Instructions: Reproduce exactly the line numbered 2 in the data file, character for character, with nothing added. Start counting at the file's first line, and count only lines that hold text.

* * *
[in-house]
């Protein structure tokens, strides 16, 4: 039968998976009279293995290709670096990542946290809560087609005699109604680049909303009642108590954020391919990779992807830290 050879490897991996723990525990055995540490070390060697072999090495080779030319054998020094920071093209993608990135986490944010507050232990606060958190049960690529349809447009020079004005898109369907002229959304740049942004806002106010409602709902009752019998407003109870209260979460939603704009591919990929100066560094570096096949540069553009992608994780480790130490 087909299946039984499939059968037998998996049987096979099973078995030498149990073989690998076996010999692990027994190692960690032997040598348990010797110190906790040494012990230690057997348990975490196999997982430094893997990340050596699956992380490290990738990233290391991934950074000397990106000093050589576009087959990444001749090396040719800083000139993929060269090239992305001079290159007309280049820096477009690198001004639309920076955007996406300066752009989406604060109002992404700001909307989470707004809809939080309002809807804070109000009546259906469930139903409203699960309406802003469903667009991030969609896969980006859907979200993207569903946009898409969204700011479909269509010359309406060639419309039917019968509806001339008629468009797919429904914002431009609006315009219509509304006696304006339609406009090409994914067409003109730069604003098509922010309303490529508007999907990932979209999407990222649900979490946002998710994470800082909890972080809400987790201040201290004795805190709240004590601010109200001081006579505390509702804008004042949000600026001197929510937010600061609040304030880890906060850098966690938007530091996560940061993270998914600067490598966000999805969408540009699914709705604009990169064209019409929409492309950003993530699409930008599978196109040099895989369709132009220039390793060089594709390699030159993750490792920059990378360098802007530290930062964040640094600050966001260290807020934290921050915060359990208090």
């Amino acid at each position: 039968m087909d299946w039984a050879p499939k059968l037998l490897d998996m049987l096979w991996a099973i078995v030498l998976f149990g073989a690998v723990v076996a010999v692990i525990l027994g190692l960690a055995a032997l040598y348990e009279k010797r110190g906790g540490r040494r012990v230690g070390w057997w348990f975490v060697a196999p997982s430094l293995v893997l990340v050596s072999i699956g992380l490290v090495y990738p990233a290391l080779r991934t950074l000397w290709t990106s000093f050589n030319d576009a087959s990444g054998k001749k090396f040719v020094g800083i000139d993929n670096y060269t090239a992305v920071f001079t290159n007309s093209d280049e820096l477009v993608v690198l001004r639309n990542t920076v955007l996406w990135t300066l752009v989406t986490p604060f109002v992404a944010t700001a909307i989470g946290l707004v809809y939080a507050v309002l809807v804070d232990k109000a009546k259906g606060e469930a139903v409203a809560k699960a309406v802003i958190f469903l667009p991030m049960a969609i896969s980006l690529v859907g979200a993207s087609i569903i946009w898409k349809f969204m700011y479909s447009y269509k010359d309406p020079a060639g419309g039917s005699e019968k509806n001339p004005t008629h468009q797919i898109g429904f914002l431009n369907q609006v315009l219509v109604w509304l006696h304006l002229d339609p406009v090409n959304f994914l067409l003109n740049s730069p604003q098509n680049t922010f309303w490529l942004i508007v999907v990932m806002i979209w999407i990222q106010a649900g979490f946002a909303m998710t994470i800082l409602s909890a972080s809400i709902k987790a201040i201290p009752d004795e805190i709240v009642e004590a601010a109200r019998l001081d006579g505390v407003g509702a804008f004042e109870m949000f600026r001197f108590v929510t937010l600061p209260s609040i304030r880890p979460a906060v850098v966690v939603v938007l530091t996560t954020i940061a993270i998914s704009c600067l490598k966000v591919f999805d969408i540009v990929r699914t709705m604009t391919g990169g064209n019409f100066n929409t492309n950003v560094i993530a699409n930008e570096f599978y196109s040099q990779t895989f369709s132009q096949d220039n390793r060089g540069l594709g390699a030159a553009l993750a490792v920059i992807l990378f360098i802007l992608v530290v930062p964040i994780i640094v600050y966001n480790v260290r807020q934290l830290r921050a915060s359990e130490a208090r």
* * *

């Protein structure tokens, strides 16, 4: 039968998976009279293995290709670096990542946290809560087609005699109604680049909303009642108590954020391919990779992807830290 050879490897991996723990525990055995540490070390060697072999090495080779030319054998020094920071093209993608990135986490944010507050232990606060958190049960690529349809447009020079004005898109369907002229959304740049942004806002106010409602709902009752019998407003109870209260979460939603704009591919990929100066560094570096096949540069553009992608994780480790130490 087909299946039984499939059968037998998996049987096979099973078995030498149990073989690998076996010999692990027994190692960690032997040598348990010797110190906790040494012990230690057997348990975490196999997982430094893997990340050596699956992380490290990738990233290391991934950074000397990106000093050589576009087959990444001749090396040719800083000139993929060269090239992305001079290159007309280049820096477009690198001004639309920076955007996406300066752009989406604060109002992404700001909307989470707004809809939080309002809807804070109000009546259906469930139903409203699960309406802003469903667009991030969609896969980006859907979200993207569903946009898409969204700011479909269509010359309406060639419309039917019968509806001339008629468009797919429904914002431009609006315009219509509304006696304006339609406009090409994914067409003109730069604003098509922010309303490529508007999907990932979209999407990222649900979490946002998710994470800082909890972080809400987790201040201290004795805190709240004590601010109200001081006579505390509702804008004042949000600026001197929510937010600061609040304030880890906060850098966690938007530091996560940061993270998914600067490598966000999805969408540009699914709705604009990169064209019409929409492309950003993530699409930008599978196109040099895989369709132009220039390793060089594709390699030159993750490792920059990378360098802007530290930062964040640094600050966001260290807020934290921050915060359990208090």